PHILADELPHIA -- Mike Rupp
joined the New York Rangers
this summer and he knew with John Tortorella in charge, he was going to play for a demanding coach.
It also didn't take long for his diagnosis of the situation to be confirmed.
"You may think you have a little bit of a longer leash because you are new to the team, but after the first game he gave it to me pretty good in front of the boys," Rangers forward Mike Rupp
said. "That's how he is, but you appreciate it as a player because he does it throughout the lineup and he doesn't wait until it is a problem."
Tortorella's reputation is well-earned, but so is his status as one of the NHL's top coaches. He has won 356 games, more than any other American-born coach in League history. The man who will stand behind the opposing bench Monday in the Bridgestone 2012 NHL Winter Classic -- Philadelphia Flyers
coach Peter Laviolette
-- has the second-most with 341.
"It is great for American hockey to have these two guys coaching in the Winter Classic," said Flyers assistant coach Joe Mullen
, who is one of three American-born players to score 500 goals in the NHL. "Both have had a lot of success in the League, so they definitely both deserve to be here."
They have shared the spotlight that comes with having a team play in this event -- being the subject of HBO's 24/7 documentary series, plus the extra media attention from the past couple of days here at Citizens Bank Park.
Both have been portrayed as coaches who aren't afraid to let their players know how they feel during the behind-the-scenes look HBO's cameras have provided. Tortorella has always had that reputation, but Laviolette has shown he can be just as demanding.
"They're both Boston guys, and they have that passion that they wear on their sleeves," Flyers forward Jody Shelley
said. "[Laviolette] is more of a tactician and maybe a little more Xs and Os, but it is still the same type of passion."
Shelley played for Tortorella and the Rangers at the end of the 2009-10 season. He was traded to the Rangers from San Jose in February and appeared in 21 games for New York.
The Rangers lost to the Flyers in a shootout in the last game of the 2009-10 season to miss the Stanley Cup Playoffs, while Laviolette's team made a surprising run to the Stanley Cup Final.
"I loved [playing for Tortorella]," Shelley said. "He was a no-gray area guy. He keeps everyone accountable as a leader. He got the most out of us as players. I got a lot of respect for him because he has such passion for the game and you always had a sense as one of his players that he really cared for you. I think he really does a good job."
Laviolette grew up in Franklin, Mass., a town of about 32,000 people less than 30 miles to the southwest of Boston where Tortorella was born. When the NHL returned after missing a year because of a work stoppage, it was Laviolette's Carolina Hurricanes
who were able to adapt to the new rules on the ice and the implementation of a salary cap and capture the Stanley Cup in 2006.
He may not have Tortorella's reputation as an emotional guy, but Mullen said Laviolette isn't lacking in that department.
"He's pretty much like that all the time," Mullen said. "I've watched him through the years and you can see he's pretty intense on the bench. Just like Torts; who everyone can see is pretty intense on the bench. It usually carries over into the dressing room."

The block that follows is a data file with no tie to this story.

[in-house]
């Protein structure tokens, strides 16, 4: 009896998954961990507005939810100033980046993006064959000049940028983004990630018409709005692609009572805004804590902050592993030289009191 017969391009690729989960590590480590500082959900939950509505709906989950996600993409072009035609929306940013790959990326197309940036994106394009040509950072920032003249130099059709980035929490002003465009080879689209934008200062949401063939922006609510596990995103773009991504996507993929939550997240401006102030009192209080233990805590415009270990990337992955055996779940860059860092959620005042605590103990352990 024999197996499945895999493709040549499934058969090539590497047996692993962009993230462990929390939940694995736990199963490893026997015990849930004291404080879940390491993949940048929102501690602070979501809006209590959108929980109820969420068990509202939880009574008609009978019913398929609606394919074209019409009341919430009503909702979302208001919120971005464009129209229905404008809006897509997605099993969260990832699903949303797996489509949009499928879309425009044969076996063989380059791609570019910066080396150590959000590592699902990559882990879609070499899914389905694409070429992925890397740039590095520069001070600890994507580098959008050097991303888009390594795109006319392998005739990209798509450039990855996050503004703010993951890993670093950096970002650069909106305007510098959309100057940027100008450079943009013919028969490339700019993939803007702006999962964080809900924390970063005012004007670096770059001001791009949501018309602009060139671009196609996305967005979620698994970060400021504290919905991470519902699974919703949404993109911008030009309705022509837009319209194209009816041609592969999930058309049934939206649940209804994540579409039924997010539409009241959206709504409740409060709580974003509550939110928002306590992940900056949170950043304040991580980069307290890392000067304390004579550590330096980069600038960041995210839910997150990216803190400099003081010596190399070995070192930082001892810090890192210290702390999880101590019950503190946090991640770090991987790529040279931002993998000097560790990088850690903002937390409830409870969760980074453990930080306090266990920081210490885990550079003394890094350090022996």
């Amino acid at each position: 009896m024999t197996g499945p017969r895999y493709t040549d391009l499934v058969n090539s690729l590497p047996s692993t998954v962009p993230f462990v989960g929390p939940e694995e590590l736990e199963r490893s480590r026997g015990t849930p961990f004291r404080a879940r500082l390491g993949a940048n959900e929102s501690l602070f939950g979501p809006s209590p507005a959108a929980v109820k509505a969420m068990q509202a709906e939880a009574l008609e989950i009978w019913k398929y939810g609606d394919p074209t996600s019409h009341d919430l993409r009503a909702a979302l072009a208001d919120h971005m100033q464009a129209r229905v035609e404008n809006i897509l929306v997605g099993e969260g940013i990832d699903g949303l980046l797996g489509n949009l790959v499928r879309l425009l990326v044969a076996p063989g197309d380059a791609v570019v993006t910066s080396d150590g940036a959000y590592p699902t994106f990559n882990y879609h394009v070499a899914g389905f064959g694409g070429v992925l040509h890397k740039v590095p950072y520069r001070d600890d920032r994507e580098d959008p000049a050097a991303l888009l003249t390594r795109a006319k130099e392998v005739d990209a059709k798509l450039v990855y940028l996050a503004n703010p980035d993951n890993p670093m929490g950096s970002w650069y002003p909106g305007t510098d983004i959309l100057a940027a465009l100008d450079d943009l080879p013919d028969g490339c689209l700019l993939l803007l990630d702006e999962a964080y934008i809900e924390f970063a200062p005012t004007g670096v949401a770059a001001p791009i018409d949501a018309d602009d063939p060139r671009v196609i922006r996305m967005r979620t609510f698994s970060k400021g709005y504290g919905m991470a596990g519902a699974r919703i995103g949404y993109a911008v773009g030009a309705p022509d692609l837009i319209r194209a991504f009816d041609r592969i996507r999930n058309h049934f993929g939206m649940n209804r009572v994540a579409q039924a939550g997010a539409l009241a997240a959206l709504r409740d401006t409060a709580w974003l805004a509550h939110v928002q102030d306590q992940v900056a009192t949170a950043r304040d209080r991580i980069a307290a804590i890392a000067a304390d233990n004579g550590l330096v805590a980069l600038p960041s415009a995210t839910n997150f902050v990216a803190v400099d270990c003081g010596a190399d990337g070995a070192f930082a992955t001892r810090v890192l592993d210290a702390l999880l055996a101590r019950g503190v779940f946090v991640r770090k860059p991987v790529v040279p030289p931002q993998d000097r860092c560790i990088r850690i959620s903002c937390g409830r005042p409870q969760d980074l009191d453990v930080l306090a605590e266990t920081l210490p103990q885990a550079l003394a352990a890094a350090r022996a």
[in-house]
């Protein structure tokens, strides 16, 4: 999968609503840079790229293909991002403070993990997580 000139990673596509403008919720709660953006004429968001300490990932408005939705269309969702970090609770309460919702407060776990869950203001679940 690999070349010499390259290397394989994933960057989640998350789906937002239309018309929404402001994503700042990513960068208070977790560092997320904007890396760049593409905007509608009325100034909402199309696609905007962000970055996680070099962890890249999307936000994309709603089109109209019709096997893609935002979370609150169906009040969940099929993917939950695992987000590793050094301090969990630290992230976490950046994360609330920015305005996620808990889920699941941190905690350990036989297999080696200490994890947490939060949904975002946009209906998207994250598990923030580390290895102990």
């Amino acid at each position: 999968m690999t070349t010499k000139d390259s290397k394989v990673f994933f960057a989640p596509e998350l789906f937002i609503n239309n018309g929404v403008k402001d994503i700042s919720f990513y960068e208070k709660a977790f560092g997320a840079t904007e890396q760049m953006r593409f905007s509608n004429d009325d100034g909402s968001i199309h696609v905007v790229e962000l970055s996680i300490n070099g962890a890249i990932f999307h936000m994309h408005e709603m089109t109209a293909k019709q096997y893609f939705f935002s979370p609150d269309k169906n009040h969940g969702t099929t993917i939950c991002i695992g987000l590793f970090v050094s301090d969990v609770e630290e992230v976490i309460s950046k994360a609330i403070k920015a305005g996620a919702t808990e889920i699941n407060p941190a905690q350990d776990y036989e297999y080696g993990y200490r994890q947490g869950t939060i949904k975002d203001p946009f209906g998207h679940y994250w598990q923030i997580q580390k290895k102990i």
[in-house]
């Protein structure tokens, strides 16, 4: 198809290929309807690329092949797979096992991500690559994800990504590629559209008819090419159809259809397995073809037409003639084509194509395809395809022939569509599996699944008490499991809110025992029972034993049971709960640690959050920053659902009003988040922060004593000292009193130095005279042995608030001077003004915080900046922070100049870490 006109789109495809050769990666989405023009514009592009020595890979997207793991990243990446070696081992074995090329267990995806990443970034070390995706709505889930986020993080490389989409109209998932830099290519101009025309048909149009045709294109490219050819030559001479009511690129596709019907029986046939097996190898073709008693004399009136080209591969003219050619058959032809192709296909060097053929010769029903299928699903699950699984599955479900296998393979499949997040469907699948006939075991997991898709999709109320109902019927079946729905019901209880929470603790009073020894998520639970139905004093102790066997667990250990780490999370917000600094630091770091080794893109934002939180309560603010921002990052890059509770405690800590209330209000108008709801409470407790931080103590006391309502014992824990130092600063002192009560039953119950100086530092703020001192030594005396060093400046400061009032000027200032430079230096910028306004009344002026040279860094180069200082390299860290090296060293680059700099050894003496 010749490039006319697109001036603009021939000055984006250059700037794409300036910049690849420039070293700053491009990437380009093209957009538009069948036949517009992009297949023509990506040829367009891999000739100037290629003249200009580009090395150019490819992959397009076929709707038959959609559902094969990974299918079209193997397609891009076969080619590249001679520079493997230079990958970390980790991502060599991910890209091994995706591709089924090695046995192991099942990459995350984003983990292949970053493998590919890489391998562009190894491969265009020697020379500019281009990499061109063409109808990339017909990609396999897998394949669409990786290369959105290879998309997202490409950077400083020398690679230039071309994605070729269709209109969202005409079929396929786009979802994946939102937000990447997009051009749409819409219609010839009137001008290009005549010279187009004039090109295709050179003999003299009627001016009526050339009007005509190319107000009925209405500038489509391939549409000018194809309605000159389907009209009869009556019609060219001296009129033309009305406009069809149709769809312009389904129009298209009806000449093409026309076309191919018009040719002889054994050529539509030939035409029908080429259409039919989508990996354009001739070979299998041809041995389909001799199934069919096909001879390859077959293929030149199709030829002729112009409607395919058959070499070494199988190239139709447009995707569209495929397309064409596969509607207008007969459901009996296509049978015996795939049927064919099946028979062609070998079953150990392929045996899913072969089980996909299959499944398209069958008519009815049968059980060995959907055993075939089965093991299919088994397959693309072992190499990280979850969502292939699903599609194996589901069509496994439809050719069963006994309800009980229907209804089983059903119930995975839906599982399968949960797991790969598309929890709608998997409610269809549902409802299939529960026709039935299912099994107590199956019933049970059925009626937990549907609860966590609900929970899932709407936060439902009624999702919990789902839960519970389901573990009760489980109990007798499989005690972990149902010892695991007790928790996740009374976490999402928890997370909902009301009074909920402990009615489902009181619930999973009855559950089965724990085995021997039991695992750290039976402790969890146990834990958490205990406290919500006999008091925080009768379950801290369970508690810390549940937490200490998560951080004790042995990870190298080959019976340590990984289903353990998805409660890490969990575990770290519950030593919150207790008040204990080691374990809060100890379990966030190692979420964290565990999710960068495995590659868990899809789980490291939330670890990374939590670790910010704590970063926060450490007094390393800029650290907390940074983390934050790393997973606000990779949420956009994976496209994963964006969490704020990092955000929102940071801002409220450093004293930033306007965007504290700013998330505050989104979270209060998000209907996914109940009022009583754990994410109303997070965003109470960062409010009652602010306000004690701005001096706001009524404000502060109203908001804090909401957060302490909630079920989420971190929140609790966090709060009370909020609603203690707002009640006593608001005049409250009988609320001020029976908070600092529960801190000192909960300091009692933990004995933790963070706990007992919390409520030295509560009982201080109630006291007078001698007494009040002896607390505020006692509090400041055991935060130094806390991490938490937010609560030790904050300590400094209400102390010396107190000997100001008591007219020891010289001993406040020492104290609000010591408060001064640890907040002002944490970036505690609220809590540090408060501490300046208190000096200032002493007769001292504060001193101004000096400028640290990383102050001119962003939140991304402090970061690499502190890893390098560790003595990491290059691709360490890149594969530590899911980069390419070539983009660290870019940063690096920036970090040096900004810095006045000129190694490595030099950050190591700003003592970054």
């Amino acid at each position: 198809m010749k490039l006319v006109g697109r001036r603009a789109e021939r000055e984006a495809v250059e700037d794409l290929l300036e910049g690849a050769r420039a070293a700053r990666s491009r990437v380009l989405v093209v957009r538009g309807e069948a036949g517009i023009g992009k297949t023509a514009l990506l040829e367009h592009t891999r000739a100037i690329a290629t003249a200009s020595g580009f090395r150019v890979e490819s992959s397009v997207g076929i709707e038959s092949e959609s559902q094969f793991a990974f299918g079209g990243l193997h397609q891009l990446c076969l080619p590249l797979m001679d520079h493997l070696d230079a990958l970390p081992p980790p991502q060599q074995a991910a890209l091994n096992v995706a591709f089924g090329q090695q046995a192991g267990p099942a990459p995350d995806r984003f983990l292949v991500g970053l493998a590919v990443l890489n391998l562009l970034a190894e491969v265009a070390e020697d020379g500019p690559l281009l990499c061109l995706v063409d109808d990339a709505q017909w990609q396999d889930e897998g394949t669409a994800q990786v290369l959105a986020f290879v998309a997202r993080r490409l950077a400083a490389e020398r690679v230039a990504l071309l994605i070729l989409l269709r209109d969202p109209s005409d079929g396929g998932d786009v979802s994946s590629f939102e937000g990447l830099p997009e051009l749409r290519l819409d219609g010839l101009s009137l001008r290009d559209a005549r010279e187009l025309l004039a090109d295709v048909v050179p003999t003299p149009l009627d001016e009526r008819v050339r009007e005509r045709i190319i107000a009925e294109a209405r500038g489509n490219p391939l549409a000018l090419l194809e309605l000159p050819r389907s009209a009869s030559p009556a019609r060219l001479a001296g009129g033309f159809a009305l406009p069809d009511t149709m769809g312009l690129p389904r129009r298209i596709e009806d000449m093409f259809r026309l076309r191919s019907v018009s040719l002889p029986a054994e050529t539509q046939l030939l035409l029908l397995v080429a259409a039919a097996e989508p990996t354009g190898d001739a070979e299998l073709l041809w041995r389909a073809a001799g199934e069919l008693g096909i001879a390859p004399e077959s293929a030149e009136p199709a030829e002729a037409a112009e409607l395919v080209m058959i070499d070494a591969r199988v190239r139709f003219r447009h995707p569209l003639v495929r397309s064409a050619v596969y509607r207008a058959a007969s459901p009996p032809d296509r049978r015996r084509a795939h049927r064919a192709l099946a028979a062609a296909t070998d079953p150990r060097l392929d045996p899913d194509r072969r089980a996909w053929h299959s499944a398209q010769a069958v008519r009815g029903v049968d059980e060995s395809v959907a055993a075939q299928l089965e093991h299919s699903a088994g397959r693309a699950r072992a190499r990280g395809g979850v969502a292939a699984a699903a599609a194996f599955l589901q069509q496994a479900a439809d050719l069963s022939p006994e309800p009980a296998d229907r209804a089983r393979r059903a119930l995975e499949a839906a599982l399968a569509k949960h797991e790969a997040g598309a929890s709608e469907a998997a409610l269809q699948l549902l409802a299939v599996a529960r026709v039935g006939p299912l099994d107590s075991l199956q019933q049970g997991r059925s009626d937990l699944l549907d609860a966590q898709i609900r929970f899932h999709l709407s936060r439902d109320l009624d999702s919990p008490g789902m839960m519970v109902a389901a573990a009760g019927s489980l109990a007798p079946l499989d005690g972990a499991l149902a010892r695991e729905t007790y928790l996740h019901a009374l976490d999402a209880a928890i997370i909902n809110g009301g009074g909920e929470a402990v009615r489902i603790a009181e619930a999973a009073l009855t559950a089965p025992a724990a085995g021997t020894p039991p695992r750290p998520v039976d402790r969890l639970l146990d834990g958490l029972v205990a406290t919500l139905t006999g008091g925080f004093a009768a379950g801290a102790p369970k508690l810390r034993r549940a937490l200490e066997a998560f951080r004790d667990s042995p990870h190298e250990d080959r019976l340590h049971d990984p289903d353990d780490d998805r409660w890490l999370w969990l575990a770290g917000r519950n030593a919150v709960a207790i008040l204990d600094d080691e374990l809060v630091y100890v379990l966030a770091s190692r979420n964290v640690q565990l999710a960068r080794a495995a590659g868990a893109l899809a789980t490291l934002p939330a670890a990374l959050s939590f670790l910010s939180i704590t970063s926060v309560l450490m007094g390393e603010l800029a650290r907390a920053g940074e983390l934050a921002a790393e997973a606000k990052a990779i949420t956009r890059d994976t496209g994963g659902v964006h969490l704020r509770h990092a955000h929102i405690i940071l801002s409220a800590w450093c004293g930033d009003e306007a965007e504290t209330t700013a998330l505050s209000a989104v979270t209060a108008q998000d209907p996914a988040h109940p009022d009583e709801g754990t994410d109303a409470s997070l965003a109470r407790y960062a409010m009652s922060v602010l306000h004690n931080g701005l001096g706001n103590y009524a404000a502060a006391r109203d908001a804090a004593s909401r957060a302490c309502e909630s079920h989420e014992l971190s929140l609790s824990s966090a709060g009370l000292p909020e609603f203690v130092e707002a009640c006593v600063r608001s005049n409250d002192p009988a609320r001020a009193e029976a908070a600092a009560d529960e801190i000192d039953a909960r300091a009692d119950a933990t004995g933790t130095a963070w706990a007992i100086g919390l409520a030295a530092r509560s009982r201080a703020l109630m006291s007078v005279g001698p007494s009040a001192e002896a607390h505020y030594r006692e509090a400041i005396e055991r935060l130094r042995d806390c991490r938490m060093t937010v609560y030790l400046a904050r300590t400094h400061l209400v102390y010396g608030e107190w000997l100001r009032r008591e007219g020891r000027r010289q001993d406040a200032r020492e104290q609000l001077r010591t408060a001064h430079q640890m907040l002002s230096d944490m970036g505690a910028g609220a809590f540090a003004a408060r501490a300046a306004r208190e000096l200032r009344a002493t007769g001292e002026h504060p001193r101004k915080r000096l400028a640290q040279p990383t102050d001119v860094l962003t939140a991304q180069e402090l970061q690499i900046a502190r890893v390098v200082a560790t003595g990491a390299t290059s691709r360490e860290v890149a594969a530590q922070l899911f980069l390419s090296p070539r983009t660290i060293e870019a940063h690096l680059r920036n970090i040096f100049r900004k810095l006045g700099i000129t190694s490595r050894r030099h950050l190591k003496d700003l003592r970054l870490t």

When Tortorella was with the Tampa Bay Lightning
, he passed "Badger" Bob Johnson
on the list for most NHL victories by an American-born coach. Laviolette moved in front of Tortorella for about four months after Tortorella was fired by the Lightning, but Tortorella has since regained the lead and currently has a 15-win cushion.
Those two coaches represent 40 percent of the American-born head coaches who have claimed the Stanley Cup. Bill Stewart was the first in 1938, and Johnson was the second in 1991. Tortorella won in 2004 before Laviolette joined him with a championship two years later. Dan Bylsma
became the fifth in 2009.
Both Tortorella and Laviolette also have experience with the United States national team. Laviolette played in the 1988 and 1994 Winter Olympics, and was the head coach for the U.S. in Turin, Italy in 2006. Tortorella was an assistant coach for the silver-medal winning Americans in Vancouver during the 2010 games.
If the NHL chooses to participate in the 2014 games in Sochi, Russia, Laviolette and Tortorella would have to be among the favorites to coach that team, joining a list that would also feature Bylsma.
Both the Rangers and Flyers are among the Eastern Conference elite in the first half of this season, and should compete -- along with Bylsma's Penguins -- for the Atlantic Division crown and possibly the No. 1 seed in the Eastern Conference.
And, now, they will get to show off their coaching acumen before a national TV audience in a setting that will intrique even the most casual fan.
"The event itself I think is phenomenal for hockey," Laviolette said. "I think what's going to take place, what took place last night and what takes place tomorrow, I think the way that HBO has come in, and last year and this year, given -- whether you're a hockey fan or not -- an inside look at how professional teams run, I think it's been tremendous for the sport. We feel fortunate because we've been ... three years, we get two kicks at it and one now in Philadelphia in front of our fans. I think the day will be phenomenal, and I think the event is phenomenal, as well."